were quickly corrected under the rules.
Statistics relating to rule interpretation work during fiscal 1959 are as follows:
Rule interpretation matters pending July 1, 1959 . . . . . . . . . . . . . . . . . . . . . . . . . . . . . . . . . . . . . . . . . . 41
Rule interpretations requested during fiscal 1959 . . . . . . . . . . . . . . . . . . . . . . . . . . . . . . . . . . . . . . . . . 241
Rule interpretations effected during fiscal 1959 . . . . . . . . . . . . . . . . . . . . . . . . . . . . . . . . . . . . . . . . . . 246
Rule interpretation matters pending June 30, 1959 . . . . . . . . . . . . . . . . . . . . . . . . . . . . . . . . . . . . . . . . . 36

75

DIVISION OF STIPULATIONS
The work of negotiating stipulations to cease and desist and obtaining compliance with approved
stipulations is conducted by this Division.
The stipulation procedure which was established in 1925, affords a person charged with using
unlawful practices an opportunity to present his side of the matter informally and to enter into an
agreement or stipulation to discontinue those practices shown by the facts to be unlawful. A
stipulation becomes effective when approved by the Commission and is a matter of public record.
Where a practice is in general use in an industry, stipulations may be negotiated concurrently
with those engaged in the practice. Thus, the procedure may be utilized to effect voluntary
correction of unlawful practices simultaneously on an industrywide basis.
The procedure is informal and provides a speedy means of law enforcement without the expense
of formal litigation.
After the Commission approves a stipulation, the Division obtains from the parties a report
showing how they are complying with their agreements. It also conducts a systematic check on
compliance with older stipulations and initiates corrective action in eases of noncompliance.
Stipulation Procedure
After investigation by the Bureau of Investigation, matters appropriate for stipulation
negotiations are referred for this procedure.1 The party charged with engaging in unlawful practices
is given a statement of the practices believed from the investigation to be unlawful and is afforded
an opportunity to discuss the issues informally with a Division representative. He or his counsel may
also present such factual information as he may wish to have considered, in person or in writing.
A stipulation providing for discontinuance of any practices shown by the facts to be illegal may be
entered into and, if approved by the Commission serves as a basis for disposing of the case.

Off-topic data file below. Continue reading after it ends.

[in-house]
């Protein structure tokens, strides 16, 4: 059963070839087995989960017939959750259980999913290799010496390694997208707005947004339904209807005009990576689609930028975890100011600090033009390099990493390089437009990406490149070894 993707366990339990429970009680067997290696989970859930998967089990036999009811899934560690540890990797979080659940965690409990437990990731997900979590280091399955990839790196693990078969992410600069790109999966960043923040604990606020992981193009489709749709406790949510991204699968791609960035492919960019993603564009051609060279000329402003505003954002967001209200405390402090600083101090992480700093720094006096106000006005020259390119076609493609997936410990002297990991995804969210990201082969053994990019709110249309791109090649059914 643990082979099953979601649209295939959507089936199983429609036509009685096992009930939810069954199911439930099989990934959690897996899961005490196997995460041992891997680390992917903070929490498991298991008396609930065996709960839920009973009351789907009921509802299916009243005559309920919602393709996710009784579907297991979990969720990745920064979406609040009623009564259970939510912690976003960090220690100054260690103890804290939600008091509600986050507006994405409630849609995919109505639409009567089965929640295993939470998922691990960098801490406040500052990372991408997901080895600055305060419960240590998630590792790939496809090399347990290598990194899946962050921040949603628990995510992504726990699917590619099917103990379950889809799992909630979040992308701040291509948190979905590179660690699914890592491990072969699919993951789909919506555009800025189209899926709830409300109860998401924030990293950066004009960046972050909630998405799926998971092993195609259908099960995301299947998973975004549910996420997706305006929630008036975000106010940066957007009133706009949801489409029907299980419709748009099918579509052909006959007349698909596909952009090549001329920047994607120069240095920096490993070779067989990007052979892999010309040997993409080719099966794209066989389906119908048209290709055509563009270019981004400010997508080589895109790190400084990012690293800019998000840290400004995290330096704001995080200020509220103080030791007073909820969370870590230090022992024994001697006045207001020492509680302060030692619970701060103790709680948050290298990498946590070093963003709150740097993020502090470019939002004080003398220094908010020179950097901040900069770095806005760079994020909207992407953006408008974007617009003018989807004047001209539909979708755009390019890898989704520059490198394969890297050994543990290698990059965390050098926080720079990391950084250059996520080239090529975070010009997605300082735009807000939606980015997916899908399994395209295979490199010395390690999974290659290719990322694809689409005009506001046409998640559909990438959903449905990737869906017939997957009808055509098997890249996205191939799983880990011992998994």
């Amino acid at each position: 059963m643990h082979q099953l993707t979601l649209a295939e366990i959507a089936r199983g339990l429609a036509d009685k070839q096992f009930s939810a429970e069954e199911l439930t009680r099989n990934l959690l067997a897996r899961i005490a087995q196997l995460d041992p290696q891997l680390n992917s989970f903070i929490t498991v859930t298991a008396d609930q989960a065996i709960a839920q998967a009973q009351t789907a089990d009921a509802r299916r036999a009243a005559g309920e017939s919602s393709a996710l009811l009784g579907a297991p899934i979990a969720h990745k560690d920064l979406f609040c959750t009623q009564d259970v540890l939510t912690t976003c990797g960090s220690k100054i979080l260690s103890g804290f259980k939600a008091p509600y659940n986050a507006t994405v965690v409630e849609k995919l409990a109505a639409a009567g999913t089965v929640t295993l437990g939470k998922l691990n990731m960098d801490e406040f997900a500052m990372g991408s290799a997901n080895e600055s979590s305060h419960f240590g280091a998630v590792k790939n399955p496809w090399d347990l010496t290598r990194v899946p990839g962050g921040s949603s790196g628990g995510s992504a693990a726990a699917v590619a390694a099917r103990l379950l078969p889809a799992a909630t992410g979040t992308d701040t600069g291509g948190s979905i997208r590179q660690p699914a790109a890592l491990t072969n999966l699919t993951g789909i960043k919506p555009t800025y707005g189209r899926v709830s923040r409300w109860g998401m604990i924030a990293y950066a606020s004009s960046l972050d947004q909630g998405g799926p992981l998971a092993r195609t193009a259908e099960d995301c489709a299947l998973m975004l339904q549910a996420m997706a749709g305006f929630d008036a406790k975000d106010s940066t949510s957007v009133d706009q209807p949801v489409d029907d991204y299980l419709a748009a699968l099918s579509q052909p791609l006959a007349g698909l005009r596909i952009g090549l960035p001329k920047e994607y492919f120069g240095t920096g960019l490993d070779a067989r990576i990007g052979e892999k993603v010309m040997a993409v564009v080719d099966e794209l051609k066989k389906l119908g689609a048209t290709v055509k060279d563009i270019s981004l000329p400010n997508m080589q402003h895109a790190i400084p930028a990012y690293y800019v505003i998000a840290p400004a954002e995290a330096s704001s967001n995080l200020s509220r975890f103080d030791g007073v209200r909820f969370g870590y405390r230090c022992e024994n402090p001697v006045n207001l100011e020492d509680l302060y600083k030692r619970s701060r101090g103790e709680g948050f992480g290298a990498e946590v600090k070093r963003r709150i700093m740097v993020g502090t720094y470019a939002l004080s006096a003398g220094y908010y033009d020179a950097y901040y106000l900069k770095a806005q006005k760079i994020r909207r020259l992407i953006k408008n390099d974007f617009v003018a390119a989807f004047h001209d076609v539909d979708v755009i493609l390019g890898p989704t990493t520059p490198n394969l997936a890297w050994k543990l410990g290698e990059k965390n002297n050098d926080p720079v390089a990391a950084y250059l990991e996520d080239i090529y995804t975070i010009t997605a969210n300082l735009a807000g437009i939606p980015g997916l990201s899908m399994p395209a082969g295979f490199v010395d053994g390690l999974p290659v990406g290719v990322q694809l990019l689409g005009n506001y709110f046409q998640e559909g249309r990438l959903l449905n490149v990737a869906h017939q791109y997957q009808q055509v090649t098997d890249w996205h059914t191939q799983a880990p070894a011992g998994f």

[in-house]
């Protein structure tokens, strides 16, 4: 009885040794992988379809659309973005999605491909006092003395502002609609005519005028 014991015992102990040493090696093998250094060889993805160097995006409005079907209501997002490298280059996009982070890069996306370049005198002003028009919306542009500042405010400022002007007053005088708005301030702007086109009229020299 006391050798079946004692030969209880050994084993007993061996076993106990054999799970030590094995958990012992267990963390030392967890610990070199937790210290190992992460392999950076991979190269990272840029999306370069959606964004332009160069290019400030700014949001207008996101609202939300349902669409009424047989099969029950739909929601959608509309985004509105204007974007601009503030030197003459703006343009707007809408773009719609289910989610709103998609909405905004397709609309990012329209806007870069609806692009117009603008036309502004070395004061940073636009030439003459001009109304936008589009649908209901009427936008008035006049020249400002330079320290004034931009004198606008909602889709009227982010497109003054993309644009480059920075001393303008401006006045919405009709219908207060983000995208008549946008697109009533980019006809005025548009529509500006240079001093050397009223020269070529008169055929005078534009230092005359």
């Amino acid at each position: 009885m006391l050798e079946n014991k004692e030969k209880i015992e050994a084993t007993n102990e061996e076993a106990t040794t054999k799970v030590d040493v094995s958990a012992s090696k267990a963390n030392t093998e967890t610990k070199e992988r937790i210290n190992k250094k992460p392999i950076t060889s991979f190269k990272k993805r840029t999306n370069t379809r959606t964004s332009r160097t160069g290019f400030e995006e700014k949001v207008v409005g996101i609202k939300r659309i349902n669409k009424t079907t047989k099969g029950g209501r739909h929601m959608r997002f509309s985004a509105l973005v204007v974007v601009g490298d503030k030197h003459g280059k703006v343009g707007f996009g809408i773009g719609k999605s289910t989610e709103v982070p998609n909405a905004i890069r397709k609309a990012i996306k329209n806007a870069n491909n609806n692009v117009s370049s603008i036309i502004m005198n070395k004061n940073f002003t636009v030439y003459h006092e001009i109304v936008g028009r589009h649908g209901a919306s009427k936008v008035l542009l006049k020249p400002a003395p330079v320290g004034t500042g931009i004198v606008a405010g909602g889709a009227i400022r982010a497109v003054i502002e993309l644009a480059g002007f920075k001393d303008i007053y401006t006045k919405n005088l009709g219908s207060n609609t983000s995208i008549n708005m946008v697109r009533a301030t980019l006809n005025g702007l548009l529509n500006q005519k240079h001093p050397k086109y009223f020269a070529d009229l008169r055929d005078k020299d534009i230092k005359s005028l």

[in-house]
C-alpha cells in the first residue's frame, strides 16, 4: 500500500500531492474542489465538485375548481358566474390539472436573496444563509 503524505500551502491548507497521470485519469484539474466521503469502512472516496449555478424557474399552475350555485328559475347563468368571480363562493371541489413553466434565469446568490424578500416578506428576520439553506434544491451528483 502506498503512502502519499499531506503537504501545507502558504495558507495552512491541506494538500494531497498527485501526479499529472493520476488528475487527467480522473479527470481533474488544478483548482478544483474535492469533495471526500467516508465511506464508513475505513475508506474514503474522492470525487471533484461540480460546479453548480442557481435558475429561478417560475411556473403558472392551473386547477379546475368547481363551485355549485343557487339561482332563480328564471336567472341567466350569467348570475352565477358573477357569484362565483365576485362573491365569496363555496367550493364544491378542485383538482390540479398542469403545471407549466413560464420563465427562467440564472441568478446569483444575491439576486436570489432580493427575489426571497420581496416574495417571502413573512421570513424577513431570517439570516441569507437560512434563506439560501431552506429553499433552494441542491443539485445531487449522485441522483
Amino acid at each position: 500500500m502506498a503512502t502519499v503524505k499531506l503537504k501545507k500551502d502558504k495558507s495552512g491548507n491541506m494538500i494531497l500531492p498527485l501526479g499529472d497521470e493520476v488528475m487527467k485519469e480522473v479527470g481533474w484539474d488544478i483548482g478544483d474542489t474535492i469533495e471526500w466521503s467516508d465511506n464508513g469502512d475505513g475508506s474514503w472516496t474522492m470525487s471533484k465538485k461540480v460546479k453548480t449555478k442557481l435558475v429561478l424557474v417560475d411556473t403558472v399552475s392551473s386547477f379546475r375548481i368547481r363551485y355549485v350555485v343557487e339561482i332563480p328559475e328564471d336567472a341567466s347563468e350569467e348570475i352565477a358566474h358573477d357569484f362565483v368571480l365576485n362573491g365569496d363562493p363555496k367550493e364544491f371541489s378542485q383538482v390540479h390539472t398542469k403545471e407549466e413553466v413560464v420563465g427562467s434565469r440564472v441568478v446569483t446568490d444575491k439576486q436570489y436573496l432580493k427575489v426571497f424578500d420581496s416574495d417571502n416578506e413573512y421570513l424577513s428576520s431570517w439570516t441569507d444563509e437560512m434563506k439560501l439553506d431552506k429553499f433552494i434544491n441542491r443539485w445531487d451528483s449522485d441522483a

The Commission approved 148 stipulations in fiscal 1959, and 3 were pending with it at the
close of the year. The results of stipulation negotiations during the fiscal year are shown in the
following summary:
___________
1

Opportunity to enter into a stipulation is not afforded when the alleged violation of law involves false advertising
of food, drugs, devices, or cosmetics which are inherently dangerous, the sale of fabric and wearing apparel which are
so highly flammable as to be dangerous, or the suppression or restraint of competition through conspiracy or
discriminatory or monopolistic practices. The Commission reserves the right in all cases to withhold the privilege of
disposition by voluntary agreement.

76

Cases pending with the Division July 1, 1958 . . . . . . . . . . . . . . . . . . . . . . . . . . . . . . . . . . . . . . . . . . . . 48
Cases received by the Division during fiscal 1959 . . . . . . . . . . . . . . . . . . . . . . . . . . . . . . . . . . . . . . . . 168
_______
Total . . . . . . . . . . . . . . . . . . . . . . . . . . . . . . . . . . . . . . . . . . . . . . . . . . . . . . . . . . . . . . . . . . . . . 216
Disposition
Reported to the Commission for action on executed stipulations . . . . . . . . . . . . . . . . . . . . . . . . . . . . . 144
Referred to the Bureau of Investigation . . . . . . . . . . . . . . . . . . . . . . . . . . . . . . . . . . . . . . . . . . . . . . . . . . 25
Referred to the Bureau of Litigation . . . . . . . . . . . . . . . . . . . . . . . . . . . . . . . . . . . . . . . . . . . . . . . . . . . . . 1
Referred for attention under the Guides Against Deceptive Pricing . . . . . . . . . . . . . . . . . . . . . . . . . . . . . 1
_______
Total . . . . . . . . . . . . . . . . . . . . . . . . . . . . . . . . . . . . . . . . . . . . . . . . . . . . . . . . . . . . . . . . . . . . . 171
Cases pending June 30, 1959 . . . . . . . . . . . . . . . . . . . . . . . . . . . . . . . . . . . . . . . . . . . . . . . . . . . 45